I pray for Sierra Leoneans in this current tragedy and invite your prayers for them as well. As time heals the terrible wounds, some of the glory of life in Sierra Leone will surface. That is the hope.

Friday, August 18, 2017


A guest post by Tanner McMullen, 2017 graduate in political science, Gonzaga University. Hometown: Poulsbo, Washington.

Tanner McMullen's Profile Photo, Image may contain: 1 person, sunglasses, grass, tree, outdoor, closeup and nature

Don't pretend this country isn't at war with an ideology so grounded in its foundation that basic equality shakes it apart, and threatens the lives of its citizens.
Too many of us believe that this “war” is built solely on Facebook, Twitter and nightly news broadcasts. But, for many Americans, this war exists in daily life. Fear of discrimination in the workplace, in schools and even of violence in the streets dominates the waking minutes of some Americans in 2017.

In a time where a strong leader is necessary to build bridges in this country, and quell unrest, we have a president that fondly remembers the losing, pro-slavery side of the civil war, and gives Nazi sympathizers the benefit of the doubt. Worse still, we find many white Americans attempting to rationalize the situation and assume the “middle ground.” Allow me to make this clear – you cannot rationalize the ideals of extremist racists who want to bring an end to people's lives. The middle ground between equality and inequality is inequality.

As a country, we elected a President so incapable that he will not condemn racist or sexist ideology and a congress that will do nothing to thwart him. We have built a country where upholding all races, genders and orientations under the law is an idea so far-fetched that it drives people to kill. We, the people of the United States, have failed. If we get another chance to rise out of this situation, will we correct the mistakes we made last November? Or will we prove that this country always has been, and always will be, a breeding ground for discrimination and hate?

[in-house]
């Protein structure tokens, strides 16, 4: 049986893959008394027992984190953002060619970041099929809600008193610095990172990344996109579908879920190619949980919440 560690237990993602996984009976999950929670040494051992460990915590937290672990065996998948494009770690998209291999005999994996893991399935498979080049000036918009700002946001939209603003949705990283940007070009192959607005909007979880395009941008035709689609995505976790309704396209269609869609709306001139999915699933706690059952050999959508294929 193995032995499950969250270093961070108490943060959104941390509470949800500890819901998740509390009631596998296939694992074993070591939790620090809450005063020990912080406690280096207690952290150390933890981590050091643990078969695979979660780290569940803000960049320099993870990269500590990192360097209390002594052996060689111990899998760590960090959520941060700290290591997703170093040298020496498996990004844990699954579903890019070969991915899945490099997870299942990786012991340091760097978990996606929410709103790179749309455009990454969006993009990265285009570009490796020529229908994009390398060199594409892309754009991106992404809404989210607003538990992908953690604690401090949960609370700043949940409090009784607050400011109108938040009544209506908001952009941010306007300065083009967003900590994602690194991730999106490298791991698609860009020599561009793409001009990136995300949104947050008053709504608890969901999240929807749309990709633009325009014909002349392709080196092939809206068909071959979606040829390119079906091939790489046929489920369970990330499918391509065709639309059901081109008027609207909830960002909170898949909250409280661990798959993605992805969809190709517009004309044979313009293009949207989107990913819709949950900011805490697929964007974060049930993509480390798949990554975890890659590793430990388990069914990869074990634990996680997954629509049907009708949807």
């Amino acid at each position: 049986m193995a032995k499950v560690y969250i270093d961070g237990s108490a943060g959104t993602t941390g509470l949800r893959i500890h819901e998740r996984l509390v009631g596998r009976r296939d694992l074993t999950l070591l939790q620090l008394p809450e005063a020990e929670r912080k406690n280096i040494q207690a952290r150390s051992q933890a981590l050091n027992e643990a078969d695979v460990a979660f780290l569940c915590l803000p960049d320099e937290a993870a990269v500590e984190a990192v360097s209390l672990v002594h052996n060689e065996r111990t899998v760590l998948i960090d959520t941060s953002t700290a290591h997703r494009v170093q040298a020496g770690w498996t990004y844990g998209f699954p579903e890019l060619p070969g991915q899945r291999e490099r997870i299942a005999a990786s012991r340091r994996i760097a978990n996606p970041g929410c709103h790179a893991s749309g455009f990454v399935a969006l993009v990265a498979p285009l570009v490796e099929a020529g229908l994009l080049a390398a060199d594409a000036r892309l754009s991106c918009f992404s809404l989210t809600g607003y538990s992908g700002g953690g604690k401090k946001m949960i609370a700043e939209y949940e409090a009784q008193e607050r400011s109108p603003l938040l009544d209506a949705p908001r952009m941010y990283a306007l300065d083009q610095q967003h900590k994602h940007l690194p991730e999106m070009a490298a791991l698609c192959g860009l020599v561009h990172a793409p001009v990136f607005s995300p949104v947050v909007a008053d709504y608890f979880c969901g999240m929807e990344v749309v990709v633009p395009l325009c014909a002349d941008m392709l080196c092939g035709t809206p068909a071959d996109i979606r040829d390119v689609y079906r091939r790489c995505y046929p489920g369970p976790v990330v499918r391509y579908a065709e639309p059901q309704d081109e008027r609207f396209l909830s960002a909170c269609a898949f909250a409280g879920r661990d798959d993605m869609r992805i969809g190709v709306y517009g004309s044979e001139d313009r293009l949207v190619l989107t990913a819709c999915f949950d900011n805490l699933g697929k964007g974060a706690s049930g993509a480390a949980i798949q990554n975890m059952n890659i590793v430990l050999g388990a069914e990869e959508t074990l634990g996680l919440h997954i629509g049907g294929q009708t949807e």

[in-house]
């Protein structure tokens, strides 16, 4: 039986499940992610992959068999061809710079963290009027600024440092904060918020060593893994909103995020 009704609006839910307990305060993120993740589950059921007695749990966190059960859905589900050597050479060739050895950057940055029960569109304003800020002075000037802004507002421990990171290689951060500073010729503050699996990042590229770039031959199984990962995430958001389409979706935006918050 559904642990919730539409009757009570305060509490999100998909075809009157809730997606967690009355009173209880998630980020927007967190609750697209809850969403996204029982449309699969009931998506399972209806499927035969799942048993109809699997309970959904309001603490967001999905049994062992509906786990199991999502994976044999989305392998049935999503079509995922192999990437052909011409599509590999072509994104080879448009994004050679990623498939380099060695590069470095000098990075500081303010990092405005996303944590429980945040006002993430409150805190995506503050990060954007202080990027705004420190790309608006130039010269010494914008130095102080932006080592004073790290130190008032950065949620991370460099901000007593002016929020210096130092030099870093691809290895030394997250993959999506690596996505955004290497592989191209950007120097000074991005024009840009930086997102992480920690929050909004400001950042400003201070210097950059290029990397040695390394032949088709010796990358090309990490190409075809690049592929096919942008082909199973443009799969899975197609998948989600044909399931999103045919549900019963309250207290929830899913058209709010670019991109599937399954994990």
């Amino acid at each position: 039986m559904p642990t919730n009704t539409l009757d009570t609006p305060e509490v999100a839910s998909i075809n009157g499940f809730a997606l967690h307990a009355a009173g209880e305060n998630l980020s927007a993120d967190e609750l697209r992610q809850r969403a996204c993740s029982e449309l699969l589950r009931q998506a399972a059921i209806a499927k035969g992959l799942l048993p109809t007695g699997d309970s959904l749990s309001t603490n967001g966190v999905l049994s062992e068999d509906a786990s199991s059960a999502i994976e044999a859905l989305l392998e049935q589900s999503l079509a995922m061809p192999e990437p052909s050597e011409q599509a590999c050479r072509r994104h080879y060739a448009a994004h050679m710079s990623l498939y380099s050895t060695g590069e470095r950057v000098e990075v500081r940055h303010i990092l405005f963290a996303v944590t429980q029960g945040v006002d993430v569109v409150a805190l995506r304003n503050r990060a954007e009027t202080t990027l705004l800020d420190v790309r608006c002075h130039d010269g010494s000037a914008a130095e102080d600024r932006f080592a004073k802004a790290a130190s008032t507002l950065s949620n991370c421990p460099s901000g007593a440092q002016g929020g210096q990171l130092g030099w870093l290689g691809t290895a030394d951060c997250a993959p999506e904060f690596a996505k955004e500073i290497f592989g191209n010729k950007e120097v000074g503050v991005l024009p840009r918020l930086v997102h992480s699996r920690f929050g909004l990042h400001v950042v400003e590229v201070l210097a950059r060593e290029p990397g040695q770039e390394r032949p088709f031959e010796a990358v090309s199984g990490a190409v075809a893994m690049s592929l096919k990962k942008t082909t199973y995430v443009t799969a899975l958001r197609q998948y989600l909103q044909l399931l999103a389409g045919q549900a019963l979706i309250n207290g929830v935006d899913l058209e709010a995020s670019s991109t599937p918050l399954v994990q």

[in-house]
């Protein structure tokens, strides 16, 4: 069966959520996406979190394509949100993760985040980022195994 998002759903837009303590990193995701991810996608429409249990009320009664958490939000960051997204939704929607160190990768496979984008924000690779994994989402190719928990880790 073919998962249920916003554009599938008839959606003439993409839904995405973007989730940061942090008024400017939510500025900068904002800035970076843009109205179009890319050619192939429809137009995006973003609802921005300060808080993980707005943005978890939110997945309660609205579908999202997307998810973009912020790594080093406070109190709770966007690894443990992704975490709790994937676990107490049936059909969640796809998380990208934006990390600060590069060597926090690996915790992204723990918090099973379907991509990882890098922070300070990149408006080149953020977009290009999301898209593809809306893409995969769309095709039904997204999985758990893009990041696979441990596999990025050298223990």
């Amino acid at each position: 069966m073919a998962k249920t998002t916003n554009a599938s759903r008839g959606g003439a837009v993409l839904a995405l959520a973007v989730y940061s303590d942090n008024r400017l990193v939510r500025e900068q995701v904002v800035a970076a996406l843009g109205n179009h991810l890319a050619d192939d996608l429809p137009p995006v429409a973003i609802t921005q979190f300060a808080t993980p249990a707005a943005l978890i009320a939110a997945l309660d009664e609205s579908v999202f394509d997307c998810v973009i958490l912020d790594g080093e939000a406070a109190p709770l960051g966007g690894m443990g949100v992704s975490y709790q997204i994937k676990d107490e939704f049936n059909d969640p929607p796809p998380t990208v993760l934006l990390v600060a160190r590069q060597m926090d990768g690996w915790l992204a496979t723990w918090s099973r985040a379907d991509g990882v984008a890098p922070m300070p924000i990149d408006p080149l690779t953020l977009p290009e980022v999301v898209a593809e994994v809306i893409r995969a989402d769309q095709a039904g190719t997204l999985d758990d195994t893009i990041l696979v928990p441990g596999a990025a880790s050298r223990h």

Nuclear proliferation, extreme climate change and dwindling resources face us right now, but we can't even nail equality among ourselves. This is the one thing we cannot afford to get wrong, but it's the one thing we can't seem to get right.

Ed. note: it's a terrific pleasure to feature guest posts by eloquent writers with clear minds and noble values. (And by writers younger than me!) Thanks both to Tanner and to Kristina (posted August 11, 2017).

Sunday, August 13, 2017


It's Sunday, August 13. In light of the deplorable events this weekend in Charlottesville, I want to consider these things...

Using a popular phrase coined by Christians - WWJ - What would Jesus do?

What will your pastor do?

What will your church do?

What will YOU do?

If your house of worship only has a surface level response like "let's pray for the injured and dead and their families" or "let's pray for God's guidance and will to be evidenced in responding to these events." If that was my church's response then I might be seriously considering a new place of worship.

(And if you use the excuse that the pastor was in the middle of sermon series or we had a special sermon scheduled, then I'm going to respond with a term we use in education - this is a 'teachable moment' folks. Having been a classroom teacher during 9-11, I know what it means to set aside schedules and lesson plans to respond to the moment you and your students (or in the case of a pastor - your flock) are living and experiencing.)

If my years of reading the Bible tell me the answer to that first question, It would be (and Jesus DID preach) love your neighbors through our words and ACTIONS. And please notice it does not say love only your neighbors who look, act, talk, love and believe like you.

I might also conclude that White Silence about the words and actions of the White supremacists (or white terrorists) would imply acceptance of those bigoted words and actions.

If you are white and that last statement made you uncomfortable, then I am glad because it should.

What will YOU do?

Link to Kristina's August 15 post. You'll navigate to her Facebook page.